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In Reversal, NC Board Could Certify Voting Vendors This Week

One of the three voting systems being considered for certification by the State Board of Elections.
Rusty Jacobs

North Carolina's elections board indicated Tuesday that it could certify suppliers of new voting machines this week while scrapping a tentative plan to require "human-readable" paper ballot records.

The North Carolina State Board of Elections announced a meeting Thursday to consider certifying suppliers, reversing its decision this week to push the process back by at least two weeks. It released an agenda showing it's likely to rescind a tentative plan to add the new language to requirements for paper records of ballots.

The announcement came one day after the board voted 3-2 to delay certification until later in August so members could consider a proposal to require that voting systems produce "human-readable marks on a paper ballot."

Some voting-rights activists have expressed concerns that machines from one of the vendors produces a paper ballot record that displays a bar code that's used to tabulate votes, instead of hand-marked ballots, according to WRAL-TV .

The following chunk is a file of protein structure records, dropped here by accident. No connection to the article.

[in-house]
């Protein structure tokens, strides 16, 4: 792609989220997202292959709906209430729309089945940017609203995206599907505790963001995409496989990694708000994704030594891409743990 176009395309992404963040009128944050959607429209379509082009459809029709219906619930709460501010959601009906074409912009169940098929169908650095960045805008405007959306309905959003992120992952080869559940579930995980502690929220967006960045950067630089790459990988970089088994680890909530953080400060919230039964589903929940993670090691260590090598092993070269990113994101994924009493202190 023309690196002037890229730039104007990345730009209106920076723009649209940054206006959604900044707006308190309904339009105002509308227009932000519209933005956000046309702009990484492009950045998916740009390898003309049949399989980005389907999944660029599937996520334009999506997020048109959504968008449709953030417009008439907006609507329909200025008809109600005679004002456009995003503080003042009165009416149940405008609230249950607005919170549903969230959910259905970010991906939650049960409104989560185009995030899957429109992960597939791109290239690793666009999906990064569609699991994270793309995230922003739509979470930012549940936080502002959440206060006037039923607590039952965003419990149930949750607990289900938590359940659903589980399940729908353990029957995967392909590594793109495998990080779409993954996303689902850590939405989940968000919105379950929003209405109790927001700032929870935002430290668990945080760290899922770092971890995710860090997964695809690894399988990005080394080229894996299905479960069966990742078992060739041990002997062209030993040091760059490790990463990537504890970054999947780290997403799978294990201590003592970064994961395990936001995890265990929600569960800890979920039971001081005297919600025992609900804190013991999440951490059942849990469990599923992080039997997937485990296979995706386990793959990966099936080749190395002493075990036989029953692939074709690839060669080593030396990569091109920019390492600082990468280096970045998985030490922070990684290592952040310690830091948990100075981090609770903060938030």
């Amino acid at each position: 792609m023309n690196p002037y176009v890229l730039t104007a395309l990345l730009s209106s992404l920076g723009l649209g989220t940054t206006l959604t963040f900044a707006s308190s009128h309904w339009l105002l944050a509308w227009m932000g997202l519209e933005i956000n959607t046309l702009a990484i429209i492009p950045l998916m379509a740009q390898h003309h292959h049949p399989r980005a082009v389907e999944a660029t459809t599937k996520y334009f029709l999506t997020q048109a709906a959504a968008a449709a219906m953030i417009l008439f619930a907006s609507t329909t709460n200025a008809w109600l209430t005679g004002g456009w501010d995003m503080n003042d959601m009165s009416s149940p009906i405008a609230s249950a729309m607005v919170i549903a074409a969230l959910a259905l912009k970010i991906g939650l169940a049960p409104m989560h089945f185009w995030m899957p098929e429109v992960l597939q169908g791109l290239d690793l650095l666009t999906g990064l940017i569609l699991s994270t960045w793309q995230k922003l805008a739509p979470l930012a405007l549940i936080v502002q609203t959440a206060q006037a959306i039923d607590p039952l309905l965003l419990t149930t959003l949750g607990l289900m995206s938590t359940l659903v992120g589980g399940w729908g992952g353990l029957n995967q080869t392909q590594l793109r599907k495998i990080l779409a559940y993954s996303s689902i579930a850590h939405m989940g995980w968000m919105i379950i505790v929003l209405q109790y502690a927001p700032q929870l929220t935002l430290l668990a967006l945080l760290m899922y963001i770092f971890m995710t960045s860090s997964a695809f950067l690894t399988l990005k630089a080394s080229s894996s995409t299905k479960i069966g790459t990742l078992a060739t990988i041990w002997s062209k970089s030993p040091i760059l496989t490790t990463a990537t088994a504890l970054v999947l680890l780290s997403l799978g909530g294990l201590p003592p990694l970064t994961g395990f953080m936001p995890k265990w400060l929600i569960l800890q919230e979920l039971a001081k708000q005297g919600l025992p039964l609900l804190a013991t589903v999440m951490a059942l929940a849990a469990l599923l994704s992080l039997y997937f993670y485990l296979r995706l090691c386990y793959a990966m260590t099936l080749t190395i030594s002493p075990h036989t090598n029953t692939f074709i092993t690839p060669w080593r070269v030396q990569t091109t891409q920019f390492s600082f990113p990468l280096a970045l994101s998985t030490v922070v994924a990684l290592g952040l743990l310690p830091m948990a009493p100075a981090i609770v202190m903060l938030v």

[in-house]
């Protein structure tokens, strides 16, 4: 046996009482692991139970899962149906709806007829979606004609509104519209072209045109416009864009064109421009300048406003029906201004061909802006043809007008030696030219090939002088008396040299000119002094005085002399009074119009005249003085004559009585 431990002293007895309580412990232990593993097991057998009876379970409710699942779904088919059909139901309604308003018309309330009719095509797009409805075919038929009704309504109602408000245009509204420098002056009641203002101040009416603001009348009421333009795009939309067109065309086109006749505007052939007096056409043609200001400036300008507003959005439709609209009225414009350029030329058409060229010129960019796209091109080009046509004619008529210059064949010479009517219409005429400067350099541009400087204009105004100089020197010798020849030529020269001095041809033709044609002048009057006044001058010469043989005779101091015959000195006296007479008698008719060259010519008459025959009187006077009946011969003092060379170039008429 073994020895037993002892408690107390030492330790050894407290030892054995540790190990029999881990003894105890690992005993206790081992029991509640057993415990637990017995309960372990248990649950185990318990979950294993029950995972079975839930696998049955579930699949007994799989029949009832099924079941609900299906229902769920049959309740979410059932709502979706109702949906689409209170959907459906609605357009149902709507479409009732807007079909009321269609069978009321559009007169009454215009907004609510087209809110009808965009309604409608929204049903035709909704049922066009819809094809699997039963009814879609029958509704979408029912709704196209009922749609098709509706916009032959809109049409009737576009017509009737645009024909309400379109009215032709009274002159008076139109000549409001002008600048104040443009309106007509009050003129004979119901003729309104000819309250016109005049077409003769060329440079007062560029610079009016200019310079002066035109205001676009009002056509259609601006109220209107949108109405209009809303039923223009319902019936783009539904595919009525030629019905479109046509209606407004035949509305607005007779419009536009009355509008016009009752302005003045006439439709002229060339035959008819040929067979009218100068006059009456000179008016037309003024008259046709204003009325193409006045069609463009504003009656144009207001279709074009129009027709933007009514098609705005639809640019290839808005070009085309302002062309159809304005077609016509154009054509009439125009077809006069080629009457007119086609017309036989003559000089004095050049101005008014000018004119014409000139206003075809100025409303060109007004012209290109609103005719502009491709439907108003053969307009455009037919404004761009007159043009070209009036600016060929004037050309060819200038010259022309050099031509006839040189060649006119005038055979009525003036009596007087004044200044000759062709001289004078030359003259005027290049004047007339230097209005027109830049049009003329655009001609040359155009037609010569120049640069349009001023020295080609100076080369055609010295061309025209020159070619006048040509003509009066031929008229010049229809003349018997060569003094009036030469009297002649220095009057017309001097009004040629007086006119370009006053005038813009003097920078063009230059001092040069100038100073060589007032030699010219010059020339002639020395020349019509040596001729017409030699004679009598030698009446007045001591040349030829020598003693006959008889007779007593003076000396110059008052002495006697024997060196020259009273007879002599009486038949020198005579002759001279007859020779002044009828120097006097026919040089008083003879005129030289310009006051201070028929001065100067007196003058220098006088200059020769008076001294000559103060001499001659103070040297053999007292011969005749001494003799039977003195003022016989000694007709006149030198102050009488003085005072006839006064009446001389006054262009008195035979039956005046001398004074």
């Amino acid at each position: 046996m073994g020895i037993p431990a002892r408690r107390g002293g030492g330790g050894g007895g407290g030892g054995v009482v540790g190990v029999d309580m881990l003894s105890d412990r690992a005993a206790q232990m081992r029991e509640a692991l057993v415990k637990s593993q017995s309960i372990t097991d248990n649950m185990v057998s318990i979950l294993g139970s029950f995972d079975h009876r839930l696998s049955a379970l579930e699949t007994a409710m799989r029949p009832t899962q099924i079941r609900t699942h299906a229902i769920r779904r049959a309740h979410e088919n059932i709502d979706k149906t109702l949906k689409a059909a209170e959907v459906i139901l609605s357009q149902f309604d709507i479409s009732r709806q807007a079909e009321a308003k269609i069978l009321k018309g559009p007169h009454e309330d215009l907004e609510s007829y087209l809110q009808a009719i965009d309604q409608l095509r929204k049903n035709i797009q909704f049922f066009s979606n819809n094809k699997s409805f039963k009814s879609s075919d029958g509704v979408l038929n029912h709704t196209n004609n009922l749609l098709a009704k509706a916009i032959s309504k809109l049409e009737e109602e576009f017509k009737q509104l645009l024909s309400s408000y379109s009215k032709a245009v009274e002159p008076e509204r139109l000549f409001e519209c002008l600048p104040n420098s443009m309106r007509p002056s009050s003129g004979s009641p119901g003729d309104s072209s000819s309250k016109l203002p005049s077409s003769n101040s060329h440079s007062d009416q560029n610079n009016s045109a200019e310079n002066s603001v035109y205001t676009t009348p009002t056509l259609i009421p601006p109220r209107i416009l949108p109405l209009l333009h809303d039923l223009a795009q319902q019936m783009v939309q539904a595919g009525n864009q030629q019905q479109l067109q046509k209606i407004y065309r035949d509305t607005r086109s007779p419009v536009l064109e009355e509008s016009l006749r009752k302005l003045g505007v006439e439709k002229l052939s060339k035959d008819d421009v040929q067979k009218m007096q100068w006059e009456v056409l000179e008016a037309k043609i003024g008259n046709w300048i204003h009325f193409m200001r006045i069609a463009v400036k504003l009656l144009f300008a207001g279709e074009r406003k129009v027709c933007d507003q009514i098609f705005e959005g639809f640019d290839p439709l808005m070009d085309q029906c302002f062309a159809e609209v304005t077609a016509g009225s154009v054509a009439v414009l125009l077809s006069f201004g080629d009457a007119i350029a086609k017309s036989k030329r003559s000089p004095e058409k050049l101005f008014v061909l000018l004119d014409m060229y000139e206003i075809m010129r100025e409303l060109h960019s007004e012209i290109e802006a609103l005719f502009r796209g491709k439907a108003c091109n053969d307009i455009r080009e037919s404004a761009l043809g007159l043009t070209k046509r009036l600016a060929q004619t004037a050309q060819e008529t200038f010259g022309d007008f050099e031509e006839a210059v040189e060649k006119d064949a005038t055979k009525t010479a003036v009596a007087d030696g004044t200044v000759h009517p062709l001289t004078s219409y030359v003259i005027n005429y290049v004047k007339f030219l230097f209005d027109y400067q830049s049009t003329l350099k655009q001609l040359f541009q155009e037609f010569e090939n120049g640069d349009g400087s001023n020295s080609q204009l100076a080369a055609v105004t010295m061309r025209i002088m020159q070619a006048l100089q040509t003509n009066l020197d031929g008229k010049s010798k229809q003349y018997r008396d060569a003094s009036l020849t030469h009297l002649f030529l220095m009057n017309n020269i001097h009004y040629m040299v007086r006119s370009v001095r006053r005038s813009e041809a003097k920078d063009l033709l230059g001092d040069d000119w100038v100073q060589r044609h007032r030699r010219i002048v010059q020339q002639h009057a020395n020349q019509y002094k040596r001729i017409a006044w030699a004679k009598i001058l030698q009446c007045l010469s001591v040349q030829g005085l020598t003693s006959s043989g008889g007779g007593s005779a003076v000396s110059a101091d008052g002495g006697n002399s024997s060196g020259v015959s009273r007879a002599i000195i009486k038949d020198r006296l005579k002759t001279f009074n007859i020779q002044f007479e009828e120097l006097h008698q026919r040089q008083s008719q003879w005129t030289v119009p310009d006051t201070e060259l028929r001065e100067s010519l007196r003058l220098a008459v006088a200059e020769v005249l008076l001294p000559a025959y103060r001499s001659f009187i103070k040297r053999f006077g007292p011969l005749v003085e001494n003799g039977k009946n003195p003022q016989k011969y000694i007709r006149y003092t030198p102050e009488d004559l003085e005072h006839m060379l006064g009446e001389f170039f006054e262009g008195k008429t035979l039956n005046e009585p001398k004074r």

Republican board member David Black had voted in favor of delaying certification to add the language but later reconsidered, according to the board. Chairman Robert Cordle issued a statement saying that Black "misunderstood" the motion "and was not aware it would stop the present certification in its tracks."

"He did not realize that, so he wants to set that vote aside and move ahead with certification. Some board members believe it's not fair to try to change the requirements at this late date," said Cordle, a Democrat who had voted against the motion.

Three private companies are vying for certification to sell new machines to county elections boards.

North Carolina — the country's ninth largest state by population — is an attractive market for voting equipment because the state has required touchscreen-only systems to be replaced after November with equipment that produces a paper record. The change will affect machines in about a third of the state's 100 counties.

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